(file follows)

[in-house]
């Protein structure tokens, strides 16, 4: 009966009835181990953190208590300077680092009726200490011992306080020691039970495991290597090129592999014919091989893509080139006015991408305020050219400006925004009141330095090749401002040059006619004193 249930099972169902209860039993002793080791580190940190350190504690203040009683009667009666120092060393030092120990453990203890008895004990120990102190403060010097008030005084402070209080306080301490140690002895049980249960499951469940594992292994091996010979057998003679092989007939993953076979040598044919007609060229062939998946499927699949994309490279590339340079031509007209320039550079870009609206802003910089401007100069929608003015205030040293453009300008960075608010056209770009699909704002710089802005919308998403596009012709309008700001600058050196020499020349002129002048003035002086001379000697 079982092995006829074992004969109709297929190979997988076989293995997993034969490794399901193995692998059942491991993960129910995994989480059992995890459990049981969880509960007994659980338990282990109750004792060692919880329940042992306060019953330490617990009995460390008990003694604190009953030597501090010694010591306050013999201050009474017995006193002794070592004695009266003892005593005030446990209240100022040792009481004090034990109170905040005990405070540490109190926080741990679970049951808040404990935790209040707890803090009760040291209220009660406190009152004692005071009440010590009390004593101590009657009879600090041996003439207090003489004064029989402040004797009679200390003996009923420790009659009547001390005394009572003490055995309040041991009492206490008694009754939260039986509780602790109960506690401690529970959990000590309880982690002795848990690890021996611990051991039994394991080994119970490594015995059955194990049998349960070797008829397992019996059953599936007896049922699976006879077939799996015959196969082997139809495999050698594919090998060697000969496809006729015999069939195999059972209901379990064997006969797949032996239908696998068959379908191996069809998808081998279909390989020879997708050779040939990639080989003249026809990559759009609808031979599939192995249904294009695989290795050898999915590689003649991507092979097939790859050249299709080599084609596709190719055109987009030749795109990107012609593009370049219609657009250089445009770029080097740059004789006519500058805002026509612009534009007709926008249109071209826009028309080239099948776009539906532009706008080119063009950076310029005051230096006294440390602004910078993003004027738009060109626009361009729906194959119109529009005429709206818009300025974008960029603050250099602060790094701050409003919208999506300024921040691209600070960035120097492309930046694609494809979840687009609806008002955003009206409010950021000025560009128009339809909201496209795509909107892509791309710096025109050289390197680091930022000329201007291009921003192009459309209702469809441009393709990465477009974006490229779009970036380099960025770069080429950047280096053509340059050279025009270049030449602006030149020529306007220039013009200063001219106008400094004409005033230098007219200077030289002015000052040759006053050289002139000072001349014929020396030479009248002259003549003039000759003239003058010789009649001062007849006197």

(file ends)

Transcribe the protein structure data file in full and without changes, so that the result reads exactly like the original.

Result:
[in-house]
């Protein structure tokens, strides 16, 4: 009966009835181990953190208590300077680092009726200490011992306080020691039970495991290597090129592999014919091989893509080139006015991408305020050219400006925004009141330095090749401002040059006619004193 249930099972169902209860039993002793080791580190940190350190504690203040009683009667009666120092060393030092120990453990203890008895004990120990102190403060010097008030005084402070209080306080301490140690002895049980249960499951469940594992292994091996010979057998003679092989007939993953076979040598044919007609060229062939998946499927699949994309490279590339340079031509007209320039550079870009609206802003910089401007100069929608003015205030040293453009300008960075608010056209770009699909704002710089802005919308998403596009012709309008700001600058050196020499020349002129002048003035002086001379000697 079982092995006829074992004969109709297929190979997988076989293995997993034969490794399901193995692998059942491991993960129910995994989480059992995890459990049981969880509960007994659980338990282990109750004792060692919880329940042992306060019953330490617990009995460390008990003694604190009953030597501090010694010591306050013999201050009474017995006193002794070592004695009266003892005593005030446990209240100022040792009481004090034990109170905040005990405070540490109190926080741990679970049951808040404990935790209040707890803090009760040291209220009660406190009152004692005071009440010590009390004593101590009657009879600090041996003439207090003489004064029989402040004797009679200390003996009923420790009659009547001390005394009572003490055995309040041991009492206490008694009754939260039986509780602790109960506690401690529970959990000590309880982690002795848990690890021996611990051991039994394991080994119970490594015995059955194990049998349960070797008829397992019996059953599936007896049922699976006879077939799996015959196969082997139809495999050698594919090998060697000969496809006729015999069939195999059972209901379990064997006969797949032996239908696998068959379908191996069809998808081998279909390989020879997708050779040939990639080989003249026809990559759009609808031979599939192995249904294009695989290795050898999915590689003649991507092979097939790859050249299709080599084609596709190719055109987009030749795109990107012609593009370049219609657009250089445009770029080097740059004789006519500058805002026509612009534009007709926008249109071209826009028309080239099948776009539906532009706008080119063009950076310029005051230096006294440390602004910078993003004027738009060109626009361009729906194959119109529009005429709206818009300025974008960029603050250099602060790094701050409003919208999506300024921040691209600070960035120097492309930046694609494809979840687009609806008002955003009206409010950021000025560009128009339809909201496209795509909107892509791309710096025109050289390197680091930022000329201007291009921003192009459309209702469809441009393709990465477009974006490229779009970036380099960025770069080429950047280096053509340059050279025009270049030449602006030149020529306007220039013009200063001219106008400094004409005033230098007219200077030289002015000052040759006053050289002139000072001349014929020396030479009248002259003549003039000759003239003058010789009649001062007849006197």